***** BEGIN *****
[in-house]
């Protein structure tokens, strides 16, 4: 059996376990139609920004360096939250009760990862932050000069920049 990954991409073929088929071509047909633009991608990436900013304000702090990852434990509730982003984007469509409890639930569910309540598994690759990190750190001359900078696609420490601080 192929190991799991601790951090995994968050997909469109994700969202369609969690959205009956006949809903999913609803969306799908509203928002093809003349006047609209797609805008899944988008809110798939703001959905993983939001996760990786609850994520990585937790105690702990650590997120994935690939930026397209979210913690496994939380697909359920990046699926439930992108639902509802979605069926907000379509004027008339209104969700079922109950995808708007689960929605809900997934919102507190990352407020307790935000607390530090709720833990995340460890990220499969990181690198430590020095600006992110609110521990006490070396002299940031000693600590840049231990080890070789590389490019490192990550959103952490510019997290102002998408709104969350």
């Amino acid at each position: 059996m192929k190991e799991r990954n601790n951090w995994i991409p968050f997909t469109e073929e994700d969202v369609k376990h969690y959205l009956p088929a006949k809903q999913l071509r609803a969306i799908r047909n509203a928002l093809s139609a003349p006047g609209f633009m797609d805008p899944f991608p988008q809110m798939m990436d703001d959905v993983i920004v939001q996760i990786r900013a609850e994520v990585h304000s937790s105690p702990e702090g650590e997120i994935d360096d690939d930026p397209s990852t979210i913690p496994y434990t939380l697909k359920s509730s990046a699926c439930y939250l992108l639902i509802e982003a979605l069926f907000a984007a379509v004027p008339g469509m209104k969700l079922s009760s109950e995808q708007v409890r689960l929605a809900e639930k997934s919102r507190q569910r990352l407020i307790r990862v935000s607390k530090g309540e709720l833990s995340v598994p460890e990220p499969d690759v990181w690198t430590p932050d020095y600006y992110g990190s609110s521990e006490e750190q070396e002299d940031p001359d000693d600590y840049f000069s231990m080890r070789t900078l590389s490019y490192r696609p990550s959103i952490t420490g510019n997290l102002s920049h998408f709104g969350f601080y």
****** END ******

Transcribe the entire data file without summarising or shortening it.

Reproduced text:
[in-house]
């Protein structure tokens, strides 16, 4: 059996376990139609920004360096939250009760990862932050000069920049 990954991409073929088929071509047909633009991608990436900013304000702090990852434990509730982003984007469509409890639930569910309540598994690759990190750190001359900078696609420490601080 192929190991799991601790951090995994968050997909469109994700969202369609969690959205009956006949809903999913609803969306799908509203928002093809003349006047609209797609805008899944988008809110798939703001959905993983939001996760990786609850994520990585937790105690702990650590997120994935690939930026397209979210913690496994939380697909359920990046699926439930992108639902509802979605069926907000379509004027008339209104969700079922109950995808708007689960929605809900997934919102507190990352407020307790935000607390530090709720833990995340460890990220499969990181690198430590020095600006992110609110521990006490070396002299940031000693600590840049231990080890070789590389490019490192990550959103952490510019997290102002998408709104969350």
């Amino acid at each position: 059996m192929k190991e799991r990954n601790n951090w995994i991409p968050f997909t469109e073929e994700d969202v369609k376990h969690y959205l009956p088929a006949k809903q999913l071509r609803a969306i799908r047909n509203a928002l093809s139609a003349p006047g609209f633009m797609d805008p899944f991608p988008q809110m798939m990436d703001d959905v993983i920004v939001q996760i990786r900013a609850e994520v990585h304000s937790s105690p702990e702090g650590e997120i994935d360096d690939d930026p397209s990852t979210i913690p496994y434990t939380l697909k359920s509730s990046a699926c439930y939250l992108l639902i509802e982003a979605l069926f907000a984007a379509v004027p008339g469509m209104k969700l079922s009760s109950e995808q708007v409890r689960l929605a809900e639930k997934s919102r507190q569910r990352l407020i307790r990862v935000s607390k530090g309540e709720l833990s995340v598994p460890e990220p499969d690759v990181w690198t430590p932050d020095y600006y992110g990190s609110s521990e006490e750190q070396e002299d940031p001359d000693d600590y840049f000069s231990m080890r070789t900078l590389s490019y490192r696609p990550s959103i952490t420490g510019n997290l102002s920049h998408f709104g969350f601080y």